Richard Wagner Criticism - Essay

Northrop Frye (essay date 1984)

(Nineteenth-Century Literary Criticism)

SOURCE: Frye, Northrop. “The World as Music and Idea in Wagner's Parsifal.Carleton Germanic Papers 12 (1984): 37-49.

[In the following essay, Frye surveys the literary and mythological sources of Wagner's opera Parsifal, and associates the work's theme and music with the concepts of Arthur Schopenhauer's philosophy.]

On the subject of Wagner I have to speak as a pure outsider. I am interested in Wagner as a creative figure with an immense cultural influence, but I have never been to Bayreuth: I have seen very few Wagner operas, and the whole spectacular side of Wagner, the spears that freeze over the heads of the virtuous, the swans and doves and...

(The entire section is 6533 words.)

David C. Large and William Weber (essay date 1984)

(Nineteenth-Century Literary Criticism)

SOURCE: Large, David C., and William Weber. Introduction to Wagnerism in European Culture and Politics, edited by David C. Large and William Weber, pp. 15-27. Ithaca, N.Y.: Cornell University Press, 1984.

[In the following excerpted introduction, Large and Weber consider the extensive influence of Wagner's music and thought in the social, political, and intellectual movements known collectively as ‘Wagnerism.’]

The name of a great artist may earn immortality, but such a name is not often adopted to form the title of a social movement. Much of what was extraordinary about the support for Richard Wagner can be seen most simply in the widespread use of the English...

(The entire section is 5943 words.)

Thomas D. O'Sullivan (essay date 1987)

(Nineteenth-Century Literary Criticism)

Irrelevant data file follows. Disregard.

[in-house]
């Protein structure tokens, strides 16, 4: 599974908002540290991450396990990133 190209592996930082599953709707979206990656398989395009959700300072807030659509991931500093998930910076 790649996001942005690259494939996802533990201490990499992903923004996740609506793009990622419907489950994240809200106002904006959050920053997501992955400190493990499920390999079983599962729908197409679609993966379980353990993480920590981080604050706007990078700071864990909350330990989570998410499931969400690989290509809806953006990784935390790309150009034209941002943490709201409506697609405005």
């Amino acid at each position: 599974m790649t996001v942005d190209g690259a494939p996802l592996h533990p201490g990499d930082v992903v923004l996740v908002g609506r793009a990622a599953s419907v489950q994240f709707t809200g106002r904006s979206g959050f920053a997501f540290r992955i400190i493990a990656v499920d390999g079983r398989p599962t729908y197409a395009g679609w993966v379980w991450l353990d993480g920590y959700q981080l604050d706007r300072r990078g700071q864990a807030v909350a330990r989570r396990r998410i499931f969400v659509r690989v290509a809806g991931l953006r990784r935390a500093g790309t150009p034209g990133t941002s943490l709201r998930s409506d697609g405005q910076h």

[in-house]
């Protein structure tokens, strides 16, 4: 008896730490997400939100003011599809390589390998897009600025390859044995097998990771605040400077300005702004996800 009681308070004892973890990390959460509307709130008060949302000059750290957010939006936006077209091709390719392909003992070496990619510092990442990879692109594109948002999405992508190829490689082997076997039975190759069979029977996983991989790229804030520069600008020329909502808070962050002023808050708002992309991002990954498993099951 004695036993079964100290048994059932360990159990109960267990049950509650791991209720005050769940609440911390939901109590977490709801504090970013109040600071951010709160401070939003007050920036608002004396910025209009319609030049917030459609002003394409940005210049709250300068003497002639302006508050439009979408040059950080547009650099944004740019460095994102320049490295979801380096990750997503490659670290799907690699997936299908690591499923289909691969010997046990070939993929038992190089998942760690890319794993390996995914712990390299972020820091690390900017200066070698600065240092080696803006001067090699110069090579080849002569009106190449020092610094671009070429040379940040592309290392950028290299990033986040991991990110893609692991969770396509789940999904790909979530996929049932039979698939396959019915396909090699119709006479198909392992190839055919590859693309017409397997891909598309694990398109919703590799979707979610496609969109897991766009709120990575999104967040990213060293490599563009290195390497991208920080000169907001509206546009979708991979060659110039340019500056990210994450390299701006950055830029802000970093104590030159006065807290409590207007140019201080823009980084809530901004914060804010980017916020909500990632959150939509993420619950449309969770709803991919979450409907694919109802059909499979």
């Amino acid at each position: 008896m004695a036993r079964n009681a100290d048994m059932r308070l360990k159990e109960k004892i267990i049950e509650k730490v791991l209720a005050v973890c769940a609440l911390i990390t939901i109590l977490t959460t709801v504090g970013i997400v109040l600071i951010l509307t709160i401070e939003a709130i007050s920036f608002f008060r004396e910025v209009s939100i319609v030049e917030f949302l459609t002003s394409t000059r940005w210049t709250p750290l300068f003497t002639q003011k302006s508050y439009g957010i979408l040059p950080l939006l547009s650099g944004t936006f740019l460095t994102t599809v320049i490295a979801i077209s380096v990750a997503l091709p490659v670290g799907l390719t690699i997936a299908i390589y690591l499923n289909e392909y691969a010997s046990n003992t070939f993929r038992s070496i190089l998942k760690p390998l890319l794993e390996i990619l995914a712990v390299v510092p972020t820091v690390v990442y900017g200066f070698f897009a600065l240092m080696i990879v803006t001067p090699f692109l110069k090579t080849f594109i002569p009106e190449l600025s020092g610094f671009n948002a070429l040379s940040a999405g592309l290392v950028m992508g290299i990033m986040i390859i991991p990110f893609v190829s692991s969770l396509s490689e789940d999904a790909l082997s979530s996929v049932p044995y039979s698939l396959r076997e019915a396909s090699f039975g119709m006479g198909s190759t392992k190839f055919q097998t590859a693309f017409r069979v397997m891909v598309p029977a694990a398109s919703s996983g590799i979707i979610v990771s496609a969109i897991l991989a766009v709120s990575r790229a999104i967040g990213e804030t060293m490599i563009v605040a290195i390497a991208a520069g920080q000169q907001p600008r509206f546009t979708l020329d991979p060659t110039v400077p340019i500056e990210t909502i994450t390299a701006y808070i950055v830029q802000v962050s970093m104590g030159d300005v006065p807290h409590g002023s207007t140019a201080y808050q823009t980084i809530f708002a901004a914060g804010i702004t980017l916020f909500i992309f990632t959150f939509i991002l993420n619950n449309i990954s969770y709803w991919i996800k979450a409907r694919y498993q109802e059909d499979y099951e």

SOURCE: O'Sullivan, Thomas D. “The Perfect Wagnerite: Shaw's Reading of the Ring.English Literature in Transition (1880-1920) 30, no. 1 (1987): 39-47.

[In the following essay, O'Sullivan critiques George Bernard Shaw's interpretation of Wagner's Ring as a political allegory.]

George Bernard Shaw's The Perfect Wagnerite1 is generally recognized as a lucid, witty, and informative introduction to Richard Wagner's tetralogy Der Ring des Nibelungen. Shaw's allegorical exegesis of the Ring has often been characterized as unbalanced, however, because of its heavy emphasis on political economy. Robert Donington, for example,...

(The entire section is 3887 words.)

L. J. Rather (essay date 1990)

(Nineteenth-Century Literary Criticism)

SOURCE: Rather, L. J. “On the Quality of Wagner's Poetry and Prose.” In Reading Wagner: A Study in the History of Ideas, pp. 32-58. Baton Rouge: Louisiana State University Press, 1990.

[In the following essay, Rather chronicles Wagner's development as a prose writer and as a poet (particularly in regard to his Ring librettos). Rather concludes by noting Wagner's theories on the decline of language.]

Wagner's writings, including the nine volumes of collected works published during his lifetime, together with his voluminous correspondence and huge autobiography, constitute a formidable bulk of material, much of it still available only in German. William Ashton...